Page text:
Monday, October 13, 2014

What's your next read?

Like most people, staff at Carnegie-Stout enjoy taking the occasional online quiz that promises to tell us which Game of Thrones character we're most like or whether or not we'd survive in The Hunger Games. Then we thought, why not make our own book quiz? So we made two!

Monday, October 6, 2014

A Pete Seeger Primer

When I hear the name Pete Seeger, my first thought is of his song “Where have all the flowers gone?”  My high school German class sang the song “auf Deutsch”, and those lyrics still reverberate through my memory, although in Marlene Dietrich’s smoky version rather than the off-key sophomoric rendition from Herr Lange’s classroom.  I like Seeger’s music, but I didn’t know much about him as a person, other than he was controversial.  Then I listened to Jeff Haynes’ The Storm King.  I checked it out because it received an award for distinguished audio book achievement in 2014.  I was so intrigued with The Storm King that I watched Pete Seeger: The Power of Song and read Pete Seeger: In His Own Words and The Pete Seeger Reader.  If I only had a banjo, I’d check out How to Play the 5-String Banjo: a Manual for Beginners!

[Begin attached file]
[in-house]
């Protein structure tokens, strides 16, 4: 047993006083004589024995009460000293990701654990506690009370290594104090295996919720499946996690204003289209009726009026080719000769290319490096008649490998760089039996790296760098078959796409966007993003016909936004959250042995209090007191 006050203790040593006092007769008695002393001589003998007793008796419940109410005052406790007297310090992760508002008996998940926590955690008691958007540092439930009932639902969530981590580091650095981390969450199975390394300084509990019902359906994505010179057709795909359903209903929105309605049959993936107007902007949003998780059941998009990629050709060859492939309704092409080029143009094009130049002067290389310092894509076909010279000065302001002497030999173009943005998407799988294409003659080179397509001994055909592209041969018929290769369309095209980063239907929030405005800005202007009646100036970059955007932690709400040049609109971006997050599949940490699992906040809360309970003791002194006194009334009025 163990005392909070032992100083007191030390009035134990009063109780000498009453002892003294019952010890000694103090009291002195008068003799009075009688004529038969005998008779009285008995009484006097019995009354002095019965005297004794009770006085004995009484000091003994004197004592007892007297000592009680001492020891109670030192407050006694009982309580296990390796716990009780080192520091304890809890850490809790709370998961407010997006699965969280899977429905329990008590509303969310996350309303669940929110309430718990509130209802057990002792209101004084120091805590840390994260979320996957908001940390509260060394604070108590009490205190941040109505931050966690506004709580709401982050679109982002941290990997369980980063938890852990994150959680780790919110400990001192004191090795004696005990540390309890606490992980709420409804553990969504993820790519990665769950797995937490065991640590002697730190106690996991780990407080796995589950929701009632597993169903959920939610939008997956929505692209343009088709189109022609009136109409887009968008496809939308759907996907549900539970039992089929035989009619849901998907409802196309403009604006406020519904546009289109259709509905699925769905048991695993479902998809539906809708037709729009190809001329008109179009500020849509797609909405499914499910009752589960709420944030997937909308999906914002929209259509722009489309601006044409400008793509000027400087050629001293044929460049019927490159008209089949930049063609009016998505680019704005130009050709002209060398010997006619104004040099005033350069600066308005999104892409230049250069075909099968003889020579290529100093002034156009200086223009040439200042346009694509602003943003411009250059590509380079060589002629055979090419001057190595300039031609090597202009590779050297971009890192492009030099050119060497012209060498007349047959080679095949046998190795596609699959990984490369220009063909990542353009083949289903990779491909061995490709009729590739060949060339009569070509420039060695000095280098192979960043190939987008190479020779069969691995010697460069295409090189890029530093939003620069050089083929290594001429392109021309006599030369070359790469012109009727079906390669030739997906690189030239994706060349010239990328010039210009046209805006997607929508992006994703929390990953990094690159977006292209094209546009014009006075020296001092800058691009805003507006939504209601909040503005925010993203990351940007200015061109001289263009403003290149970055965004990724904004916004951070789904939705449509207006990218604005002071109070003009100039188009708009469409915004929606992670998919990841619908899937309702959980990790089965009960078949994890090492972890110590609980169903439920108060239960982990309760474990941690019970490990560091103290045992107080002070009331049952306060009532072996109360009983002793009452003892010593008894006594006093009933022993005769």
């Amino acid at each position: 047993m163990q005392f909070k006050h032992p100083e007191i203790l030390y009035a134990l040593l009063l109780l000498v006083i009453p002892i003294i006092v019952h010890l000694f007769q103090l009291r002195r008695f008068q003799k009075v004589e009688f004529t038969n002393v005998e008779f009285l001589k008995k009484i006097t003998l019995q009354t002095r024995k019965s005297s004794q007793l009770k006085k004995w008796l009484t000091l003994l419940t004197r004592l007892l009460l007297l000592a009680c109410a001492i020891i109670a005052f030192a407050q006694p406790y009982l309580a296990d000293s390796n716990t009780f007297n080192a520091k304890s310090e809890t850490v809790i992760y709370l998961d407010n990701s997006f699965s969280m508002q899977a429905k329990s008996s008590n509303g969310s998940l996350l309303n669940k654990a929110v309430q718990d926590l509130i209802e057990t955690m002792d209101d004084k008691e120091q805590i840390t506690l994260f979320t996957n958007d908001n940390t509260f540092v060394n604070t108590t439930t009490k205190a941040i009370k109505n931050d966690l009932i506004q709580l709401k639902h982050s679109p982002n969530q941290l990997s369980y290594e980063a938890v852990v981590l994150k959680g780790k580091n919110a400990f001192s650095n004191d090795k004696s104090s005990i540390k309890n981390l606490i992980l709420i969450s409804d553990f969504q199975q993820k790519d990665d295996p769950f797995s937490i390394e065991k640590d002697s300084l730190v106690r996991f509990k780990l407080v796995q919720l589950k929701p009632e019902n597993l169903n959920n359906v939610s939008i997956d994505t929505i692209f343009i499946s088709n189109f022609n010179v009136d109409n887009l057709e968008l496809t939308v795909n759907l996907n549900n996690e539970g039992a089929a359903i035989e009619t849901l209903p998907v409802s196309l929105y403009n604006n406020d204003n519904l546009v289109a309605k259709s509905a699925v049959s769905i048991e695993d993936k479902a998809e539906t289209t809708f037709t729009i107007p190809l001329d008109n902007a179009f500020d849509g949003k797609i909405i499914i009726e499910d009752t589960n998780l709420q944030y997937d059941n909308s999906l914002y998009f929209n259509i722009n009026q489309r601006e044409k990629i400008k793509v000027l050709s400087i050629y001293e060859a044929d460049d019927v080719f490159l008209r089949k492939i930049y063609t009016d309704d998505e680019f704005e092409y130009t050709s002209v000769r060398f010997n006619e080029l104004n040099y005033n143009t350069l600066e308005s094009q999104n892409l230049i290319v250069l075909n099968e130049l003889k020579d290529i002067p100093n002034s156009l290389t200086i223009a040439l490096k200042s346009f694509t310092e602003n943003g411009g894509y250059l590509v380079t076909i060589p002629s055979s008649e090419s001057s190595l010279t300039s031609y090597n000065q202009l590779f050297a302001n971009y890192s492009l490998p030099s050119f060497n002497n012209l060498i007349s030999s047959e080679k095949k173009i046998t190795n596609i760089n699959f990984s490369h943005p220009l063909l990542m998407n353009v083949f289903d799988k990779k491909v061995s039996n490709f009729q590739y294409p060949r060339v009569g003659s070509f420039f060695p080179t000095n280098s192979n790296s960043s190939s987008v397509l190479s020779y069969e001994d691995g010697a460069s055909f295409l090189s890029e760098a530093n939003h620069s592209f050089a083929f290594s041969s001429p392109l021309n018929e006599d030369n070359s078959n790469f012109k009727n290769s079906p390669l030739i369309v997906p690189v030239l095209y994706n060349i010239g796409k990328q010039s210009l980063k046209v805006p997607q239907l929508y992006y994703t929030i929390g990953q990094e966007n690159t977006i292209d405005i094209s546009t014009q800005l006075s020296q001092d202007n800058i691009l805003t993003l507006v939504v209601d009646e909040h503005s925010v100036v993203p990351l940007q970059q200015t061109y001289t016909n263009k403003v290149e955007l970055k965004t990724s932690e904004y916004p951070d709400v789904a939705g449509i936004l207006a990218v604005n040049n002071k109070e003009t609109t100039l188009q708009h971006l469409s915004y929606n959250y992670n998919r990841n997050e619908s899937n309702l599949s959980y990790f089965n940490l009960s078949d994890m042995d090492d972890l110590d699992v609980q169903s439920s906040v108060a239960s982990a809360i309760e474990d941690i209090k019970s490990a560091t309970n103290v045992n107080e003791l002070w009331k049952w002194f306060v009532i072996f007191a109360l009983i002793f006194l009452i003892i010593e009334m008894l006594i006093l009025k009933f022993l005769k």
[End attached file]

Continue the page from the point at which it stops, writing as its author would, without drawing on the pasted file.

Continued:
The Storm King was my favorite.  Music and story and memoir are twined together just as in Seeger’s actual life.  Listening to The Storm King is like sitting around a campfire on a crisp autumn evening with friends talking about life in word and song; tasty like ooey-gooey s’mores.

Pete Seeger died on January 27, 2014 at the age of 94.  You don’t have to agree with his politics to love his songs.  Honor his memory and enrich your life by listening to some of his music.  The Storm King is a great place to start.

~ Michelle, Adult Services

Wednesday, October 1, 2014

October Magazines of the Month: Threads & TV Guide

Our October magazines of the month are Threads and TV Guide. Stop in to check out an issue!

Threads is a publication of Taunton Press, publisher of several craft, home, and garden publications. Threads is focused on sewing and fashion. You can find out more on their website: